The Royal Canal at Abbeyshrule
|Elevation||82 m (269 ft)|
|Time zone||WET (UTC+0)|
|• Summer (DST)||IST (WEST) (UTC-1)|
|Irish Grid Reference|
The village takes its name from an early medieval Cistercian abbey, the ruins of which still survive on the banks of the Inny. The building of the Royal Canal in the early nineteenth century, which required the construction of the architecturally significant Whitworth aqueduct across the Inny, brought increasing trade to the village until the mid twentieth century.
Abbeyshrule won the 2012 National Tidy Towns Award with a total of 312 marks. The village also claimed the award for Ireland’s Tidiest Village 2012. Abbeyshrule subsequently won a Gold Medal Award at the European Entente Florale Competition, for which achievement then Minister for Environment, Community and Local Government Phil Hogan said the village should be immensely proud.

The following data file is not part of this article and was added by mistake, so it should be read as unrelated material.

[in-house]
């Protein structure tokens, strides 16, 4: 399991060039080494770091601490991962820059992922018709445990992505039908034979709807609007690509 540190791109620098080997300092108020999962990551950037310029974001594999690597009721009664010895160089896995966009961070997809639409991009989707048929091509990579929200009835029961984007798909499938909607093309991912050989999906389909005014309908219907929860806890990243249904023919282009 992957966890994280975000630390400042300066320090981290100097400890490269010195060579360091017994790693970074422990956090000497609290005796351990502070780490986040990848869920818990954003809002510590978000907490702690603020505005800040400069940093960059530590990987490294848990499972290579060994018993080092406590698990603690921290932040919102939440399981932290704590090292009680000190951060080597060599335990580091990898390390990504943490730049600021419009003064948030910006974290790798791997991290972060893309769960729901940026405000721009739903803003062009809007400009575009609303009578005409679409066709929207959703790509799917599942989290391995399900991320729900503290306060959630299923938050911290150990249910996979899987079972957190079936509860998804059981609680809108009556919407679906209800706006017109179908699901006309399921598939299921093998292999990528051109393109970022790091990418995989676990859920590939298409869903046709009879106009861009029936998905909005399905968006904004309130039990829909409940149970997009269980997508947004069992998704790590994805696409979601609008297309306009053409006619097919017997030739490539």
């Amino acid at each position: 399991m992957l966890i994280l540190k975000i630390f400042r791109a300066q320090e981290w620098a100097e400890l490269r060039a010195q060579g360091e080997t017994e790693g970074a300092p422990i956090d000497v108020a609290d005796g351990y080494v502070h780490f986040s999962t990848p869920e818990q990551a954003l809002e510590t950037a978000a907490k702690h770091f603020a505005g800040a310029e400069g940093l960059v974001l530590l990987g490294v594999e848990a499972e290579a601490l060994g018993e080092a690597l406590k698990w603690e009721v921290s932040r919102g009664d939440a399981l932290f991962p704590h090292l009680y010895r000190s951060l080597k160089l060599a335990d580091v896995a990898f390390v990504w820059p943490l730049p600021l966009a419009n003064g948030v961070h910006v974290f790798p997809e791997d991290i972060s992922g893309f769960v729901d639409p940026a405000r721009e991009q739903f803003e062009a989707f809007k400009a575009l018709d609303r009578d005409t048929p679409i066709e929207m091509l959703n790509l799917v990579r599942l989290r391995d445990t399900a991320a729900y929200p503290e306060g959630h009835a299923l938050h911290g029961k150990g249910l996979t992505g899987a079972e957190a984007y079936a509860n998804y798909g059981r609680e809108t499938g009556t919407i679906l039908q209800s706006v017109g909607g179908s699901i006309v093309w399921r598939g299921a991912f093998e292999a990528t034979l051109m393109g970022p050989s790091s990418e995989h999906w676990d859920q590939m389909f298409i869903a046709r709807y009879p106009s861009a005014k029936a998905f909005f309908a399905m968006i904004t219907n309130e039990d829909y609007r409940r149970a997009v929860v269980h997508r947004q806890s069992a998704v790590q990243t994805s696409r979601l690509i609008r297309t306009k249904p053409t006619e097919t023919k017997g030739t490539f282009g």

Renowned novelist, playwright and poet Oliver Goldsmith is believed to have been born in 1728 at Pallas, very near to the village, where his father resided as a local curate. The location is marked by a replica of the Goldsmith statue found at the entrance to Trinity College, Dublin.
The Abbeyshrule Aerodrome is located just outside the village, permitting swift business access to Paris Beauvais, while the Royal Canal has been successfully reopened to extensive tourist marine traffic in recent years.
- Hogan, Treacy (2012-09-10). "Co Longford's Abbeyshrule claims Tidy Town award for 2012". Irish Independent. Retrieved 2012-09-15.
- Morris, Michael; Peter Harbison, Michael V. Duignan (1989). The Shell guide to Ireland (3 ed.). Gill and Macmillan. p. 63. Retrieved 2015-01-19.
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